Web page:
Get over yourself. It was an unprovoked assault by a policeman in uniform. Real funny. Must be 'cause everyone except you is stupid.
In all honesty I’d hate to think I gave anyone the impression that I side with officer Pogan. Rest assured that I think he’s a disgrace to Patrick Pogan, Sr., he’s a disgrace to Massapequa Park from whence he hails (as well as to neighboring Massapequa), he’s a disgrace to Nassau Community College where he probably majored in homophobia with a minor in snacking, and he’s probably going to be a disgrace to the strip club where he will ultimately wind up working as a bouncer because his only asset in life is his oafishness. More importantly, I’d really hate to think I gave anyone the impression that I think I’m smart. Please know that I’m as stupid as I come, which is what allows me to recognize stupidity when I see it. Trust me, the only reason I know the people on the iPhone lines are idiots is that my first impulse is to stand in that same line for 45 minutes until it finally occurs to me to ask the person in front of me, “Hey, do you know what this line is for?” I’m only human after all. I’m sort of like the “Dexter” of idiots, in that I criticize stupid people not because I’m better than them, but because I’m one myself. All I’ve got going for me is that I’ve come to learn over the years that if I want to do something, there’s a good chance it’s stupid, so I should probably think for awhile before I do it.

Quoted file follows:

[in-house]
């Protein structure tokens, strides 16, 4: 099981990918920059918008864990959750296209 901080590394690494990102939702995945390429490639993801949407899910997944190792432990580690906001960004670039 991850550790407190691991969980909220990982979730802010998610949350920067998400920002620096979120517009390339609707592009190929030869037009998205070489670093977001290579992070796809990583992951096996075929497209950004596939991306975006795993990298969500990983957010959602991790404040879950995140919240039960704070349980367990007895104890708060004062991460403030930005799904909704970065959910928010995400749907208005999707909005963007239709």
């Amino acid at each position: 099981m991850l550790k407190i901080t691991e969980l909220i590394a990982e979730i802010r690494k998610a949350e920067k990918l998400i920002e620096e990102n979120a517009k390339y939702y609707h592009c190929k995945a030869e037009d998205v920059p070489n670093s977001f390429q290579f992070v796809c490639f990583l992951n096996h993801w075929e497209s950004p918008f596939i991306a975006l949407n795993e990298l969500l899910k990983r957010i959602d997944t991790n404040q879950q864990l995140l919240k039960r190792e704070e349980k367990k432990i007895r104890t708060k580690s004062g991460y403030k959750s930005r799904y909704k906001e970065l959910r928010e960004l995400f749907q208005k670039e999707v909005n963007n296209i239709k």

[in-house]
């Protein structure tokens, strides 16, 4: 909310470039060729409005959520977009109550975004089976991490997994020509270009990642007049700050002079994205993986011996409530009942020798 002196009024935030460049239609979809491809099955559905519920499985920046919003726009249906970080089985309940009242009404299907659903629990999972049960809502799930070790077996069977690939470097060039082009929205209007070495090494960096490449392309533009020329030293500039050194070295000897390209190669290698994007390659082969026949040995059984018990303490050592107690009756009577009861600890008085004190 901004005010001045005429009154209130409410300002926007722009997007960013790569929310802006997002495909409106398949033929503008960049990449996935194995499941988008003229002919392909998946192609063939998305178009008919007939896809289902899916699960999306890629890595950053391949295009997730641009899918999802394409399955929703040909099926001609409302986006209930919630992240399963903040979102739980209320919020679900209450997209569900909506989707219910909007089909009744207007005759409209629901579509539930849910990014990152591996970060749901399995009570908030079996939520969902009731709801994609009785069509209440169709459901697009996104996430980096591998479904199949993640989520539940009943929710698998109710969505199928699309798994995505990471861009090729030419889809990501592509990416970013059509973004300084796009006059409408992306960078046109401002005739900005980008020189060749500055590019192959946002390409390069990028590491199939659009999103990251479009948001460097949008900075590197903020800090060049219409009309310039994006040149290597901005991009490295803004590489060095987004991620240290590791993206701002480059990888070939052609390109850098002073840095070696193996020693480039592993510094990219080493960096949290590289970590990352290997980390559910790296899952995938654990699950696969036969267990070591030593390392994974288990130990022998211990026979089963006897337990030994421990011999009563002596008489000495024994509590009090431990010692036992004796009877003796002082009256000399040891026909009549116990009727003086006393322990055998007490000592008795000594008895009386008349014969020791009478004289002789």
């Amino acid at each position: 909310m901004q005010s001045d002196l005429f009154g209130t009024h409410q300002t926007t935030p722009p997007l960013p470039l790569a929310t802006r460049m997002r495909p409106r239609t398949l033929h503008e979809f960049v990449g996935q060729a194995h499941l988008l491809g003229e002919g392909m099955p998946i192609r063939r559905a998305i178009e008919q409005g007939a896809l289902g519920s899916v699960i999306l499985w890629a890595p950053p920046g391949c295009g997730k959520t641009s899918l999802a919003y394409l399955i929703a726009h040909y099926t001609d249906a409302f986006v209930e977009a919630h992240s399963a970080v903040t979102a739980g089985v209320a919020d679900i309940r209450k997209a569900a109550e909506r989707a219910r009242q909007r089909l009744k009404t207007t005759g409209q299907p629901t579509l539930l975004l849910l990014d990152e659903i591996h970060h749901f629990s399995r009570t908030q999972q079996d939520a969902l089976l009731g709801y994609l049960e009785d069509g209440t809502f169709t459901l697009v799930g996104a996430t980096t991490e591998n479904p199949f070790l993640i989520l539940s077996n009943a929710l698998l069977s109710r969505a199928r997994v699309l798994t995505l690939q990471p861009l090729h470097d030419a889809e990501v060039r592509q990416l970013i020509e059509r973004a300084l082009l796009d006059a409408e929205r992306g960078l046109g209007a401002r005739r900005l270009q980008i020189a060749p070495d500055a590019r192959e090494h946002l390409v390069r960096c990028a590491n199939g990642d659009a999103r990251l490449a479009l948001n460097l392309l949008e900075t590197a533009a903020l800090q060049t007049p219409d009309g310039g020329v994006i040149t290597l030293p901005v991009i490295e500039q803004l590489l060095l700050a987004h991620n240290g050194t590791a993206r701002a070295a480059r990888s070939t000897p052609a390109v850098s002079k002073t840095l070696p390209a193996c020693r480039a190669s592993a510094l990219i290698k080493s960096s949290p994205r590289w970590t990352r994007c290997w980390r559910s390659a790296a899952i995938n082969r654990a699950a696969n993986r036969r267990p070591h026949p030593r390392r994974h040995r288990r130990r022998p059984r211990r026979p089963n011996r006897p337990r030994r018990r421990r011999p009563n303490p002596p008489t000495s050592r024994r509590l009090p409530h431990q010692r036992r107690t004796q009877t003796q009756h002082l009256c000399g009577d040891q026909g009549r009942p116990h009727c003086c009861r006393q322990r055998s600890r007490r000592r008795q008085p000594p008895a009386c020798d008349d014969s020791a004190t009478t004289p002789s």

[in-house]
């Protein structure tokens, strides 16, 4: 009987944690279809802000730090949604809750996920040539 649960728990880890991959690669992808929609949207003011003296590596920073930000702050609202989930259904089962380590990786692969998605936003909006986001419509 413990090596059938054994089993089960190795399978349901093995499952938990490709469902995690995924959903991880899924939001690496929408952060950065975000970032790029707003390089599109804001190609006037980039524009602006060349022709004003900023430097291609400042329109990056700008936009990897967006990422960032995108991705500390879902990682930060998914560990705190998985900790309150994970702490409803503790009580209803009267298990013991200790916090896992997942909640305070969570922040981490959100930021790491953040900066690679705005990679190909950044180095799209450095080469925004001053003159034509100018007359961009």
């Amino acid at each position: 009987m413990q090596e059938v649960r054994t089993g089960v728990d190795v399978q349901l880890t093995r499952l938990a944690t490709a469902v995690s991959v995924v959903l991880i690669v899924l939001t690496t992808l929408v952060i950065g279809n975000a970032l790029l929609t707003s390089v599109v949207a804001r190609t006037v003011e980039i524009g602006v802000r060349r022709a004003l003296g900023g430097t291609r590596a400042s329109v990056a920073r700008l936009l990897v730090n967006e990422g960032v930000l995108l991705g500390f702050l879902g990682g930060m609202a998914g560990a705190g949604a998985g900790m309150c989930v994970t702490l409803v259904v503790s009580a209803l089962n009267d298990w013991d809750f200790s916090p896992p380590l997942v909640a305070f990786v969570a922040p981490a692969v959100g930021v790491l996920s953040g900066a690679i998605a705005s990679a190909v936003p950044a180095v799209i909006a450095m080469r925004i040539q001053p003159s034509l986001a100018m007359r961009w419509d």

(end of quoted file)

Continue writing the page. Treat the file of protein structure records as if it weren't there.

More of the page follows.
But there is a bright side to being stupid. As I said yesterday, stupidity loves crowds, and when you’re stupid you’re never lonely. And if you ever want to see a crowd of people operating in a bovine fashion that’s exquisite in its stupidity, come to New York City and watch pedestrians in Midtown. Here you can watch herds of people walk out into the middle of the busiest streets in North America despite the fact that they don’t have the light, and then express surprise when they’re subsequently flattened by wheeled traffic. All it takes is for one idiot to start walking, and then the rest follow. They’re like cattle who don’t realize they’re in danger until the bolt actually shatters their skulls. If you’ve ever seen the way sharks trick schools of fish into swimming themselves into one giant fish ball, and then simply take bites out of that ball like it’s an apple or something, you have some idea of what I’m talking about. And the stupidest thing about them is that they don’t even realize why it’s happening to them, as you can see in this (ahem) hard-hitting article from the New York Post. “Ever try to cross Sixth Avenue at lunchtime?,” the writer, Andrea Peyser, asks. “It's like human pinball. You get more warning before a lightning strike.” Actually, Andrea, you do get a warning—you get a red light and a giant electric sign that says “Don’t Walk.” I think it’s safe to say Andrea Peyser is a fellow stupid person.